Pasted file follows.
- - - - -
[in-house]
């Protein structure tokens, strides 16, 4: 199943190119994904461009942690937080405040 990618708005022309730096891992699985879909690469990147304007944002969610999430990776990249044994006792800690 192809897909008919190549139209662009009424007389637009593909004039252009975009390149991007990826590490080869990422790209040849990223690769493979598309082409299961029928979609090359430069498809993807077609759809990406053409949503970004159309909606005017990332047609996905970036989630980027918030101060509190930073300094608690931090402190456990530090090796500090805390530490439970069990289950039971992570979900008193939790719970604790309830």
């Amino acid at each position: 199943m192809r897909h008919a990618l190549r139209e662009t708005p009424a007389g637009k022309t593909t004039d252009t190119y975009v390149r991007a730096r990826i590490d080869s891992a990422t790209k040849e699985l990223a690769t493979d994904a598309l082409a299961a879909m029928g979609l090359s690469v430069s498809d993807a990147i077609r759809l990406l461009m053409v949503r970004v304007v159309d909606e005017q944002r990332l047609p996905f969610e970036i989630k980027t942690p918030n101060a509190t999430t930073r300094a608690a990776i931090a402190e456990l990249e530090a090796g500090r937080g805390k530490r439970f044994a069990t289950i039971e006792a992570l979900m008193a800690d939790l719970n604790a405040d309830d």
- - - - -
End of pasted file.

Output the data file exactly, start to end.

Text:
[in-house]
């Protein structure tokens, strides 16, 4: 199943190119994904461009942690937080405040 990618708005022309730096891992699985879909690469990147304007944002969610999430990776990249044994006792800690 192809897909008919190549139209662009009424007389637009593909004039252009975009390149991007990826590490080869990422790209040849990223690769493979598309082409299961029928979609090359430069498809993807077609759809990406053409949503970004159309909606005017990332047609996905970036989630980027918030101060509190930073300094608690931090402190456990530090090796500090805390530490439970069990289950039971992570979900008193939790719970604790309830």
């Amino acid at each position: 199943m192809r897909h008919a990618l190549r139209e662009t708005p009424a007389g637009k022309t593909t004039d252009t190119y975009v390149r991007a730096r990826i590490d080869s891992a990422t790209k040849e699985l990223a690769t493979d994904a598309l082409a299961a879909m029928g979609l090359s690469v430069s498809d993807a990147i077609r759809l990406l461009m053409v949503r970004v304007v159309d909606e005017q944002r990332l047609p996905f969610e970036i989630k980027t942690p918030n101060a509190t999430t930073r300094a608690a990776i931090a402190e456990l990249e530090a090796g500090r937080g805390k530490r439970f044994a069990t289950i039971e006792a992570l979900m008193a800690d939790l719970n604790a405040d309830d």